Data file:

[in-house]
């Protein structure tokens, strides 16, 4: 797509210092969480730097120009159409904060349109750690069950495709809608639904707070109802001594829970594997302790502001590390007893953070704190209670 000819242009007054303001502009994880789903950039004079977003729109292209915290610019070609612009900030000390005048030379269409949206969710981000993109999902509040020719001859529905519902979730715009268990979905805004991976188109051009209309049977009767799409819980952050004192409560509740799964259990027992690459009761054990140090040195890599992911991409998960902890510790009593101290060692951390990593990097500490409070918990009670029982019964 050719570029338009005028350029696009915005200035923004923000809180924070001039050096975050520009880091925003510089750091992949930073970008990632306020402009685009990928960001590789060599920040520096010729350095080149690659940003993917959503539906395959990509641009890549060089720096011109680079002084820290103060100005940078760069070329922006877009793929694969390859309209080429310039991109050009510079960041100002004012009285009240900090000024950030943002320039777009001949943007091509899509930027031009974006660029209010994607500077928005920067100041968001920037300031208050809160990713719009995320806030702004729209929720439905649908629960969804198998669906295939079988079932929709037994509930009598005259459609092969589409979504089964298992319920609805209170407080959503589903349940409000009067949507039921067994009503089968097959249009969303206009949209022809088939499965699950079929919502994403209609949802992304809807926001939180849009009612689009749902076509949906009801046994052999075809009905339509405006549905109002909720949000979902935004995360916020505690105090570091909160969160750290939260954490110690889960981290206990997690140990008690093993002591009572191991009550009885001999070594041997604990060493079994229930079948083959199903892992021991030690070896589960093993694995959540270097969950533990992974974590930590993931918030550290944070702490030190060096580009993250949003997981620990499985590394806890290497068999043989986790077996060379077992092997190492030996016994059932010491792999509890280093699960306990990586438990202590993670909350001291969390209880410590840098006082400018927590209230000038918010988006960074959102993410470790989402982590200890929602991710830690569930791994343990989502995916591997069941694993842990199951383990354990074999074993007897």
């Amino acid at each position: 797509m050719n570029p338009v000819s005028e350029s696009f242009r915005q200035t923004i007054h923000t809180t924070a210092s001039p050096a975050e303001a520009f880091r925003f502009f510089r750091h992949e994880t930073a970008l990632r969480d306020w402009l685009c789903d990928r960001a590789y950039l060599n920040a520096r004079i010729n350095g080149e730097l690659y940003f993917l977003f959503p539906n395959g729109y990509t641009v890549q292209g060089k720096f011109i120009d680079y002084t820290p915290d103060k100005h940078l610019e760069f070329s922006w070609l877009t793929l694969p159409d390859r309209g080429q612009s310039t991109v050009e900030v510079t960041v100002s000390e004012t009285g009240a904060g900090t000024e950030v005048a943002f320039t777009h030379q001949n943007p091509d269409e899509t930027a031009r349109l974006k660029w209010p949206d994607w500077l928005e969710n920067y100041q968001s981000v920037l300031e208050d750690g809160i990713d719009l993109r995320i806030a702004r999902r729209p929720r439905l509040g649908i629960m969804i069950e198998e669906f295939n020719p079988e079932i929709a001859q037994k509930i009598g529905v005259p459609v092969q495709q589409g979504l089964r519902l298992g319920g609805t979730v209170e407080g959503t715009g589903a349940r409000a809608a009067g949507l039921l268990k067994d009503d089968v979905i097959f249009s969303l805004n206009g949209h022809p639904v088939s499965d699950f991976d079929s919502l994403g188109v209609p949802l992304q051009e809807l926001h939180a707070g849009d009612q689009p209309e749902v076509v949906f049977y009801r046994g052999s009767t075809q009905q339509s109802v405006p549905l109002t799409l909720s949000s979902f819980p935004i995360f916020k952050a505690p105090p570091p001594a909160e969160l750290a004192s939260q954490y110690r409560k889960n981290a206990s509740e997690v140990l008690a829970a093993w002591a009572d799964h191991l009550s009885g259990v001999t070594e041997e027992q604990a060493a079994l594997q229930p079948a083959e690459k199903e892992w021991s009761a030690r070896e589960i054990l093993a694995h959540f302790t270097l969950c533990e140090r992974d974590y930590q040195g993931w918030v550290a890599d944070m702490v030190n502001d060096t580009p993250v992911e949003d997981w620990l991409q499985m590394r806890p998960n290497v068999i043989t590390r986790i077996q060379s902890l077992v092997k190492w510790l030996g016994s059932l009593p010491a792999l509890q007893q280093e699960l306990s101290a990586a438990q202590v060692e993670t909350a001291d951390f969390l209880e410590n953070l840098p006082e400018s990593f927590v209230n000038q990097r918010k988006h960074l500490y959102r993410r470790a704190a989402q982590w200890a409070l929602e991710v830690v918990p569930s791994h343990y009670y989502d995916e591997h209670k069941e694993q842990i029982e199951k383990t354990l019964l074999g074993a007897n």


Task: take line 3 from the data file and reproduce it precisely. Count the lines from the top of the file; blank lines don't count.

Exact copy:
């Amino acid at each position: 797509m050719n570029p338009v000819s005028e350029s696009f242009r915005q200035t923004i007054h923000t809180t924070a210092s001039p050096a975050e303001a520009f880091r925003f502009f510089r750091h992949e994880t930073a970008l990632r969480d306020w402009l685009c789903d990928r960001a590789y950039l060599n920040a520096r004079i010729n350095g080149e730097l690659y940003f993917l977003f959503p539906n395959g729109y990509t641009v890549q292209g060089k720096f011109i120009d680079y002084t820290p915290d103060k100005h940078l610019e760069f070329s922006w070609l877009t793929l694969p159409d390859r309209g080429q612009s310039t991109v050009e900030v510079t960041v100002s000390e004012t009285g009240a904060g900090t000024e950030v005048a943002f320039t777009h030379q001949n943007p091509d269409e899509t930027a031009r349109l974006k660029w209010p949206d994607w500077l928005e969710n920067y100041q968001s981000v920037l300031e208050d750690g809160i990713d719009l993109r995320i806030a702004r999902r729209p929720r439905l509040g649908i629960m969804i069950e198998e669906f295939n020719p079988e079932i929709a001859q037994k509930i009598g529905v005259p459609v092969q495709q589409g979504l089964r519902l298992g319920g609805t979730v209170e407080g959503t715009g589903a349940r409000a809608a009067g949507l039921l268990k067994d009503d089968v979905i097959f249009s969303l805004n206009g949209h022809p639904v088939s499965d699950f991976d079929s919502l994403g188109v209609p949802l992304q051009e809807l926001h939180a707070g849009d009612q689009p209309e749902v076509v949906f049977y009801r046994g052999s009767t075809q009905q339509s109802v405006p549905l109002t799409l909720s949000s979902f819980p935004i995360f916020k952050a505690p105090p570091p001594a909160e969160l750290a004192s939260q954490y110690r409560k889960n981290a206990s509740e997690v140990l008690a829970a093993w002591a009572d799964h191991l009550s009885g259990v001999t070594e041997e027992q604990a060493a079994l594997q229930p079948a083959e690459k199903e892992w021991s009761a030690r070896e589960i054990l093993a694995h959540f302790t270097l969950c533990e140090r992974d974590y930590q040195g993931w918030v550290a890599d944070m702490v030190n502001d060096t580009p993250v992911e949003d997981w620990l991409q499985m590394r806890p998960n290497v068999i043989t590390r986790i077996q060379s902890l077992v092997k190492w510790l030996g016994s059932l009593p010491a792999l509890q007893q280093e699960l306990s101290a990586a438990q202590v060692e993670t909350a001291d951390f969390l209880e410590n953070l840098p006082e400018s990593f927590v209230n000038q990097r918010k988006h960074l500490y959102r993410r470790a704190a989402q982590w200890a409070l929602e991710v830690v918990p569930s791994h343990y009670y989502d995916e591997h209670k069941e694993q842990i029982e199951k383990t354990l019964l074999g074993a007897n």